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Re: Data-types for "descending" during copying
- To: DLW at MIT-MC
- Subject: Re: Data-types for "descending" during copying
- From: Jon L White <JONL at MIT-MC>
- Date: Sat ,14 Mar 81 08:11:00 EDT
- Cc: LISP-FORUM at MIT-MC, LISP-DISCUSSION at MIT-MC
Just got your note about the meaning of COPYTREE, and the
question about "PAIR". First let me explain that I wanted to
CC this reply to the LISP-DISCUSSION people, since the extended
"copy" question reveals quite a bit about the semantics of new
data types in LISP, and it might be a good thing to think of
the inter-dialectic differences. (since both LISP-FORUM and
LISP-DISCUSSION are mailing lists here at MIT-MC, I hope no one
gets two copies of this note; if you do, please send me notice
of this fact, and maybe someone here can do something about it)
Re the name PAIR, it is fully equivalent to a "CONS" -- the
name PAIR has been used by the StandardLISP people for a long time,
and the NIL people seem to favor it too (since NIL and MUDDLE
distinguish between the nullist and other "pairs", the "LIST" data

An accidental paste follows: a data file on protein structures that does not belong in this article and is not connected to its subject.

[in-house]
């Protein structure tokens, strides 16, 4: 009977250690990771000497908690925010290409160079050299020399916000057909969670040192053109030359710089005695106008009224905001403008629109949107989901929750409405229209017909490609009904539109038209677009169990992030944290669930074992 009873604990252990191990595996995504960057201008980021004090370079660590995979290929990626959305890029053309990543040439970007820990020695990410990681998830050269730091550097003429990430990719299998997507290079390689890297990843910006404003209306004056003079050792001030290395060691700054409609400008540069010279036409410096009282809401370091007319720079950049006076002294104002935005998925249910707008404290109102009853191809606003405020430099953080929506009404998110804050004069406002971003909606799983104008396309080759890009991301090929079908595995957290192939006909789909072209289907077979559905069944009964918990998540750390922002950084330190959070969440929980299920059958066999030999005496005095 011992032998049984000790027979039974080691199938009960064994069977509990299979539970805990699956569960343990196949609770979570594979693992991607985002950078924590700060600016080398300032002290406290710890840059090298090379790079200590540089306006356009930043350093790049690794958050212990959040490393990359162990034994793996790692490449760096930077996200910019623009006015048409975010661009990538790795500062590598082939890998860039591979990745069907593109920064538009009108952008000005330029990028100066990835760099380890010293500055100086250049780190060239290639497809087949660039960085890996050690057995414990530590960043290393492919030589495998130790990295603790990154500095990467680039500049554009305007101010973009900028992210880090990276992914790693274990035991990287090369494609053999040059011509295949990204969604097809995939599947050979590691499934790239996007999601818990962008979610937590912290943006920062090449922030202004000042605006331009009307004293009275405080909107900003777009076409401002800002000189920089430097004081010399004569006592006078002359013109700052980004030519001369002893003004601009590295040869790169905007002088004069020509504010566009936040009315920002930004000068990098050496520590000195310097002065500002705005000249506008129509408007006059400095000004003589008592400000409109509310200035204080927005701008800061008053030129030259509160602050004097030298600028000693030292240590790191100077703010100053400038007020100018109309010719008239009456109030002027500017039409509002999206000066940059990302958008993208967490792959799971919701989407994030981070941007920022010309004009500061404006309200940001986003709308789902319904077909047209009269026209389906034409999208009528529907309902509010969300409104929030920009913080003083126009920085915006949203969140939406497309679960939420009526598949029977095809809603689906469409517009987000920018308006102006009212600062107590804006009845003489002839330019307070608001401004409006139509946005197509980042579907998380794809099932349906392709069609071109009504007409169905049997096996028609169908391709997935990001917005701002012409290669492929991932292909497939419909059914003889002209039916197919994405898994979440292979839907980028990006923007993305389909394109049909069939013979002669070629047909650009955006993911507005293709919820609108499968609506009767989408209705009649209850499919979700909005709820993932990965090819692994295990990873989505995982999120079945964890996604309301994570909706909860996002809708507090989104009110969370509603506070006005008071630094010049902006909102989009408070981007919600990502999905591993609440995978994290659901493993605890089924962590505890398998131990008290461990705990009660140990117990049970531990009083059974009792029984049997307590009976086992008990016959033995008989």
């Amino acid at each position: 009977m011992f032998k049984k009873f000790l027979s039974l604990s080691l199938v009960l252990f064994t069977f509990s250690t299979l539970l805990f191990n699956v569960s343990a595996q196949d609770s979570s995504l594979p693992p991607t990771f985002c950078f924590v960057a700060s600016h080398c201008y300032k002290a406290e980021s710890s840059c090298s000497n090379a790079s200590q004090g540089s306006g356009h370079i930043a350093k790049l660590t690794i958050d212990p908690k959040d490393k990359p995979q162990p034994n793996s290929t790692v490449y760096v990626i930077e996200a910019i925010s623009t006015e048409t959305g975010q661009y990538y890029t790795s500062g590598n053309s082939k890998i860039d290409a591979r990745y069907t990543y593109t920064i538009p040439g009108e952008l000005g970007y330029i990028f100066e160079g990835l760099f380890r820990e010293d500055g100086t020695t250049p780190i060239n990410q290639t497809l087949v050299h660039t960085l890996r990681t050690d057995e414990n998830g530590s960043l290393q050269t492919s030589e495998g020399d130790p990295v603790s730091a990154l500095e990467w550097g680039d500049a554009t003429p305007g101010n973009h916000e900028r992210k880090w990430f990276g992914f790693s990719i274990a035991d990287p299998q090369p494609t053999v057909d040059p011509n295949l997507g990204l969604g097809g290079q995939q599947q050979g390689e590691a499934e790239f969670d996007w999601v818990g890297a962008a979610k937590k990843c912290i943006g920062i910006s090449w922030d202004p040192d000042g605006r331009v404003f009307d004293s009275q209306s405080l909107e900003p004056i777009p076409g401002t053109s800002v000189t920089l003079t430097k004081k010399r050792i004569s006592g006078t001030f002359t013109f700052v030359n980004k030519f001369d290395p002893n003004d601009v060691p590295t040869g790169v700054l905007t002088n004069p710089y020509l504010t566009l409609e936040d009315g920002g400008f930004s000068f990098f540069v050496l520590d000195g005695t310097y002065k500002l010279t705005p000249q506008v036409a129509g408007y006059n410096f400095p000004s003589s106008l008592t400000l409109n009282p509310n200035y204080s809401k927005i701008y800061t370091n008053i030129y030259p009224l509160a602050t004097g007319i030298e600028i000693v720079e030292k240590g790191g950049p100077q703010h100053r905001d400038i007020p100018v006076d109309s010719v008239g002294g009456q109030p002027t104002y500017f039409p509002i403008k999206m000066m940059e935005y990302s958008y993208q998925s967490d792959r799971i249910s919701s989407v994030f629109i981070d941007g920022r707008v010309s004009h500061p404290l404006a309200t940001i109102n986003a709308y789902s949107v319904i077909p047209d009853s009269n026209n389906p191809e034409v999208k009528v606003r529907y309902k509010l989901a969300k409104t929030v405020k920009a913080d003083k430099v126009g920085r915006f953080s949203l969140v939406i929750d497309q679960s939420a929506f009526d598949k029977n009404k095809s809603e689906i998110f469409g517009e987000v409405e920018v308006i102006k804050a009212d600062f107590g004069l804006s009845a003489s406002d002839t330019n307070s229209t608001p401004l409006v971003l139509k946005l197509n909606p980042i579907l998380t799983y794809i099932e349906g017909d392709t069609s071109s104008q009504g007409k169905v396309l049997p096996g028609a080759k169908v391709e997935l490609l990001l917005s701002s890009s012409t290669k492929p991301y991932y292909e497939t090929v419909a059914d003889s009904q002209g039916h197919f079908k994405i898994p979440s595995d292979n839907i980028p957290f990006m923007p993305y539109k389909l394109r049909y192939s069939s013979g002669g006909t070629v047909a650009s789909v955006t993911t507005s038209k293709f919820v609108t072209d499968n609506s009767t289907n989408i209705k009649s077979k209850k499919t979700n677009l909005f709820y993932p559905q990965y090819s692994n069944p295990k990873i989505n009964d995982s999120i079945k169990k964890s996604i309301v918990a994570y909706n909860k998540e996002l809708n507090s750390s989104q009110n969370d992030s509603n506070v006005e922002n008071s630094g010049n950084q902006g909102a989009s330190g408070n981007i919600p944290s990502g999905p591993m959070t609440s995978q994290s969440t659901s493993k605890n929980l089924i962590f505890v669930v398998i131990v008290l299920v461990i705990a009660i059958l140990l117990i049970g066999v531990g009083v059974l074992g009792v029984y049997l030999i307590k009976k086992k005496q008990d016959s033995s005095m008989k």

type must be a union of "PAIR" and "NULL"). So if COPYTREE is to
be the name for the pair-only descending copier, then that is fine.
Still, we must address the next level of copying, namely something
which descends the normal "hunk"-type data -- for StandardLISP and NIL
this would include VECTOR's, Maclisp would include HUNK's, and for
just about all lisps it would include S-expression (or ART-Q) ARRAYs.
(Please, please, don't anyone else *ever* implement HUNKs, let MacLISP
rest in peace, if you must do it, then give them the generality of
VECTORs). Although one could argue that SYMBOLs have "components",
and would thus be descendible, I believe there is some reasonable
stopping point for this level of "copyist", e.g., SYMBOLs, numbers
of all kinds, non-S-expression arrays, etc.
The other important extension for copyings is to "instances" of
classes-of-objects (yes, there seems to be a lot of fast-changing
terminology these days, what with flavours, classes, smalltalk, etc).
I believe the generic notion for this data type is caught by the NIL
"EXTEND", which is more-or-less the admixture of ECL's TYPES with the
capabilities for any of the emerging message-passing protocol's.
EXTENDs have been "piggy-backed" onto MacLISP in order to get a modest
class system, and a bunch of new data types; and here we chose to have
SUBST send a "SUBST" message. If a new function is admitted, with a
slightly broader authorization for copying than COPYTREE, then no new
messages need be introduced (i.e., we don't need a :COPY-SELF message),
since the implementation of such a new function could utilise the SUBST
message. Isn't it true that SUBST is more primitive, in that "copy-self"
can be reduced to the "(subst () () x)" hac, but SUBST cannot be reduced
to any mere straightforward usage of :COPY-SELF ?